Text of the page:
• With piano
      • Violin Sonata #1 op. 1 in D minor
      • Violin Sonata #2 op. 3 in D major
      • Violin Sonata #3 op. 41 in A major
      • Violin Sonata #4 op. 72 in C (gave rise to a critical scandal at its premiere, juxtaposed with the first sonata by Ludwig Thuille)
      • Violin Sonata #5 op. 84 in F-sharp minor
      • Violin Sonata #6 op. 103b/1 in D minor
      • Violin Sonata #7 op. 103b/2 in A
      • Violin Sonata #8 op. 122 in E minor (1911, premiered Leipzig)
      • Violin Sonata #9 op. 139 in C minor (1915)
  • Cello sonatas
    • Cello Sonata #1 op. 5 in F minor
    • Cello Sonata #2 op. 28 in G minor
    • Cello Sonata #3 op. 78 in F major
    • Cello Sonata #4 op. 116 in A minor
  • Serenades
    • Serenade #1 opus 77a in D major (flute, violin, viola)
    • Serenade #2 opus 141a in G major (flute, violin, viola)
  • String trios
    • String Trio #1 opus 77b in A minor
    • String Trio #2 opus 141b in D minor
  • Piano trios
    • Piano Trio #1 opus 2 in B minor (violin, viola, piano)
    • Piano Trio #2 opus 102 in E minor
  • String quartets
    • String Quartet ''#0'' in D minor, with optional double bass in finale
    • String Quartet #1 opus 54 number 1 in G minor
    • String Quartet #2 opus 54 number 2 in A major
    • String Quartet #3 opus 74 in D minor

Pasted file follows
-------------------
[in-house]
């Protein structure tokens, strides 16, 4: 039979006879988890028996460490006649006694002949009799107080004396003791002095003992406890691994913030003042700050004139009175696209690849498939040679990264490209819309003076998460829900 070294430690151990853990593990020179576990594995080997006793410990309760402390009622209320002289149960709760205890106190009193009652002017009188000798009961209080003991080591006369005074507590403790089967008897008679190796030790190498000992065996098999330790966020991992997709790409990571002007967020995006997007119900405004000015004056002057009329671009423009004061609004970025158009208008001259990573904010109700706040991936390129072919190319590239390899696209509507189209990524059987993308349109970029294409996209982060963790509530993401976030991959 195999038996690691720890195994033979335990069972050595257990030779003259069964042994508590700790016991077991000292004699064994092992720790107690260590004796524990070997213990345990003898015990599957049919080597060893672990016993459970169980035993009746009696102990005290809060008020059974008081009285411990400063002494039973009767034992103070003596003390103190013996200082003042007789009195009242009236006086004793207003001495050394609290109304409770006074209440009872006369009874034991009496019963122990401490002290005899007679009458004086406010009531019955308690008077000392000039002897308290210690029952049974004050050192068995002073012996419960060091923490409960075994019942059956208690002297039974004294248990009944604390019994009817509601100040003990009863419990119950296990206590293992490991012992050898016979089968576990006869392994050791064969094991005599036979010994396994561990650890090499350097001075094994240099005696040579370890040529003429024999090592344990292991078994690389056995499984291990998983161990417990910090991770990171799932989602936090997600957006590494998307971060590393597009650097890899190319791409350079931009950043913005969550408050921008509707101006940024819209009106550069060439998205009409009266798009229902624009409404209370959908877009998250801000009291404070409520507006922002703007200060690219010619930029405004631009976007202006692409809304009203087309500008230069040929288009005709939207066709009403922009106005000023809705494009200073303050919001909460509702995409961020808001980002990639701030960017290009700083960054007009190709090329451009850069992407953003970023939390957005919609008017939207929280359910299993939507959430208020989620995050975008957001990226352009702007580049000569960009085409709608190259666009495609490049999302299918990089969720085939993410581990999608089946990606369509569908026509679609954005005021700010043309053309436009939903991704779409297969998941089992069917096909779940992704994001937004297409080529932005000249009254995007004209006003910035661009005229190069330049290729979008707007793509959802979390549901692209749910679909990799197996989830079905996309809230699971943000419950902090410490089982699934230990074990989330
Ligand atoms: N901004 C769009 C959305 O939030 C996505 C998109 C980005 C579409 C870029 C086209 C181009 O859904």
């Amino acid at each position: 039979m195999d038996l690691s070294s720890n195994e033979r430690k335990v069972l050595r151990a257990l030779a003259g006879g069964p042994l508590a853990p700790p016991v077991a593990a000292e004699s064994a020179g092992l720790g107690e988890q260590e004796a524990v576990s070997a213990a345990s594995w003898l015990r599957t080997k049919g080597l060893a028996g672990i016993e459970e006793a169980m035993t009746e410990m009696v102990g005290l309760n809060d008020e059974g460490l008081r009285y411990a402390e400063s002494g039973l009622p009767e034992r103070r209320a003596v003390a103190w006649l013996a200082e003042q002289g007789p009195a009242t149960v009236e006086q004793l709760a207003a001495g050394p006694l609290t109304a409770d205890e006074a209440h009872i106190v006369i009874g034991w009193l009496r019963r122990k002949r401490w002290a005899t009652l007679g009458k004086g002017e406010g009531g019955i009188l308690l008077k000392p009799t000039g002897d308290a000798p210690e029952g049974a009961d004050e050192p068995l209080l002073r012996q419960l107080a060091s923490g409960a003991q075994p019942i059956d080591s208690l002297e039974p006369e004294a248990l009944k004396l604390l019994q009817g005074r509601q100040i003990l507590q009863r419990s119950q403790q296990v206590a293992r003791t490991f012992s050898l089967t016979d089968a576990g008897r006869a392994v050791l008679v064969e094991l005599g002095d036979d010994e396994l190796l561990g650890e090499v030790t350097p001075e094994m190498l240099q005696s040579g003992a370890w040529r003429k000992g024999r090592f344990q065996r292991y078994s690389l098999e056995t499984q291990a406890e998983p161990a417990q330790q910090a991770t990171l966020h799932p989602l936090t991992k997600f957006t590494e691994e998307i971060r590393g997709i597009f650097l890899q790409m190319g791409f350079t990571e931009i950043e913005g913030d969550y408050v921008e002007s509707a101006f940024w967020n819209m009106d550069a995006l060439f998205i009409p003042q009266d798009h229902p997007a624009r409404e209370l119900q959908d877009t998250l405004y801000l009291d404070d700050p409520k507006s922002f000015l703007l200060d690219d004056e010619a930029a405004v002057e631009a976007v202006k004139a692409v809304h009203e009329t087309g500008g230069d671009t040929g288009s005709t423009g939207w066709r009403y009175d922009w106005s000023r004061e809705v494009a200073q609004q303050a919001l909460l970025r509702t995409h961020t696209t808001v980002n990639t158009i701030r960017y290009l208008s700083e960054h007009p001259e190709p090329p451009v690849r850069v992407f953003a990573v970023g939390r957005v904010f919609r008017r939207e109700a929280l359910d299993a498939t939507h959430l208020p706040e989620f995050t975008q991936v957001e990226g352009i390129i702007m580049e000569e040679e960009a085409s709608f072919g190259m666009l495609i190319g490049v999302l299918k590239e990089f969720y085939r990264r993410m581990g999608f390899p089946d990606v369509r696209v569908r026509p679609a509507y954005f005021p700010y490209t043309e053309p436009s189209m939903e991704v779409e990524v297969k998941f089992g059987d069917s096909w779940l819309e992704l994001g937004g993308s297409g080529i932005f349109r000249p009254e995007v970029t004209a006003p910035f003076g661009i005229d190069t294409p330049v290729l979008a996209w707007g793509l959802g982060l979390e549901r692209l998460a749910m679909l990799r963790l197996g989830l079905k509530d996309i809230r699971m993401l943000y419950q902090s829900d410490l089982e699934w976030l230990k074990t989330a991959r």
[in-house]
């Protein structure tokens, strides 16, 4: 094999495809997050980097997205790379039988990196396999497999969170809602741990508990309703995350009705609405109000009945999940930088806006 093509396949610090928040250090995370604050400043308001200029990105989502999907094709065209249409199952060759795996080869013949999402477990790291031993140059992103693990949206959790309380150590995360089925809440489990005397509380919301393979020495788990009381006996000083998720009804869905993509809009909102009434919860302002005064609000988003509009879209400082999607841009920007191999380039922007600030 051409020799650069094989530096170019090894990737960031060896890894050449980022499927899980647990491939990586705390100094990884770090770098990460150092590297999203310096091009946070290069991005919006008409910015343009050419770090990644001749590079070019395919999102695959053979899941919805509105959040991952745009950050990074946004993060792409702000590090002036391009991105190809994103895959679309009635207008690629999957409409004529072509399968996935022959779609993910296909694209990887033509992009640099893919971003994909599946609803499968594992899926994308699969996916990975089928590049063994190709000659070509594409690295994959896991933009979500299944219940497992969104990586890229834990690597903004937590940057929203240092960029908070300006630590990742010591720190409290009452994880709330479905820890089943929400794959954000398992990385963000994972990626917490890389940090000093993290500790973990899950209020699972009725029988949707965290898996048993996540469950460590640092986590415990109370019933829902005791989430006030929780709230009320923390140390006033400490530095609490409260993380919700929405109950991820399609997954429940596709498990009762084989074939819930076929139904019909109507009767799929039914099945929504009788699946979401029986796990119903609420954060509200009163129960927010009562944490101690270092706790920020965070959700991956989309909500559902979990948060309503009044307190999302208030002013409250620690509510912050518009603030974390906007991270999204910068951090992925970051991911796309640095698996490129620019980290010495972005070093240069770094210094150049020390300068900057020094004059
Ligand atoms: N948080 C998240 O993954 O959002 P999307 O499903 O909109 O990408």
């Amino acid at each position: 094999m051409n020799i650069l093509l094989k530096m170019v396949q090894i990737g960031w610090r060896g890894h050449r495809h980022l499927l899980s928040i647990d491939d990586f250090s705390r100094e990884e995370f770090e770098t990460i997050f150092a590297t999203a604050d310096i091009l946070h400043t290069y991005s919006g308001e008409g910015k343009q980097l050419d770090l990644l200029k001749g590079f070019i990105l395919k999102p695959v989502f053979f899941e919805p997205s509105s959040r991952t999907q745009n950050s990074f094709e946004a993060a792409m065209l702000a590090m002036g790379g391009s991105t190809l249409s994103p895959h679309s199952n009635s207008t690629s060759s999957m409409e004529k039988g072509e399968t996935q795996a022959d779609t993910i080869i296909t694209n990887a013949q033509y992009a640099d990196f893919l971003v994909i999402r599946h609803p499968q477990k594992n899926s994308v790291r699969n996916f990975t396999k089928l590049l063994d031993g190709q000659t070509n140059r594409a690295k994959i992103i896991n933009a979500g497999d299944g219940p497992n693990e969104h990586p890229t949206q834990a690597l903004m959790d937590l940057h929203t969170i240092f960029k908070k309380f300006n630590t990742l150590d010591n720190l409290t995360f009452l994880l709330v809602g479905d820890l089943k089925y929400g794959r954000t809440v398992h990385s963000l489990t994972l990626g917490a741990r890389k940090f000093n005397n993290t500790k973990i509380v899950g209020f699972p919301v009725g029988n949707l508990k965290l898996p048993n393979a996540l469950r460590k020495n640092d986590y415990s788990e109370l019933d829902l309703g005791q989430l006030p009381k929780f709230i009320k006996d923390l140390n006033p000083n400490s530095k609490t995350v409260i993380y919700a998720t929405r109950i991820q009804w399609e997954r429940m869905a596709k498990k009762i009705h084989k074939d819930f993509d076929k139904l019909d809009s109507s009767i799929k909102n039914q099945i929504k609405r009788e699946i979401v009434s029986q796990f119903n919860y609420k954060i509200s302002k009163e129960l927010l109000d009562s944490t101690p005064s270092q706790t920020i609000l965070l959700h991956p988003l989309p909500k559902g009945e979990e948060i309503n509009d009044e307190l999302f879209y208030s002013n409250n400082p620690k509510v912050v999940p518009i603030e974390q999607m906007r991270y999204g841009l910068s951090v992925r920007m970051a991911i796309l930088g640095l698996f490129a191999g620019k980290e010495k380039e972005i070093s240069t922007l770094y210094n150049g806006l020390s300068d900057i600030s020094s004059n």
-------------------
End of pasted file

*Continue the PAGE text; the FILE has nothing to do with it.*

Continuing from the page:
• String Quartet #4 opus 109 in E-flat major
    • String Quartet #5 opus 121 in F-sharp minor
  • Piano quartets
    • Piano Quartet #1 opus 113 in D minor
    • Piano Quartet #2 opus 133 in A minor
  • Piano quintets
    • Piano Quintet #1 op. posthumous in C minor
    • Piano Quintet #2 op. 64 in C minor
  • Organ (a very, very considerable output)
    • Sonata opus 33 in F-sharp minor
    • Sonata opus 60 in D minor
    • Suite opus 92
    • Fantasia and Fugue on a Theme of Bach, opus 64
    • Fantasy and Fugue, opus 135b
  • Piano (also a large output)
    • Variations and Fugue on a Theme of Bach, opus 81
    • Variations and Fugue on a Theme of Telemann, opus 134
  • Also
    • Clarinet quintet op. 146 in A major
    • String sextet op. 118 in F major


  • Concertante
    • Violin concerto opus 101 in A major
    • Piano concerto opus 114 in F minor
    • Concerto in the Olden Style opus 123
  • Large-Scale Symphonic
    • Variations and Fugue on a Theme of Beethoven, opus 86 (arranged from a 2-piano work)
    • Sinfonietta, opus 90 in A major
    • Serenade, opus 95
    • Hiller Variations, opus 100
    • Symphonic Prologue to a Tragedy, opus 108
    • Romantic Suite, opus 125
    • Four Tone Poems after A. Bocklin, opus 128
    • Variations on a Theme of Mozart, opus 132
  • Choir and Orchestra
    • Psalm 100, opus 106 (arranged also by Hindemith, has also been recorded in this form)

Selective Bibliography

    • Anderson, Christopher (2003). Max Reger and Karl Straube: Perspectives on an Organ Performing Tradition. Aldershot, Hampshire: Ashgate Publishing. ISBN 0754630757.
    • Bittmann, Antonius (2004). Max Reger and Historicist Modernisms. Baden-Baden: Koerner. ISBN 3-87320-595-5.
    • Cadenbach, Rainer (1991). Max Reger und Seine Zeit. Laaber, Germany: Laaber-Verlag. ISBN 3890071406.
    • Grim, William (1988). Max Reger: A Bio-Bibliography. Westport, Connecticut: Greenwood Press. ISBN 0313253110.

External link

  • The Max Reger Pages (in transition)

This content from Wikipedia is licensed under the GNU Free Documentation License. It uses material from the Wikipedia article Max Reger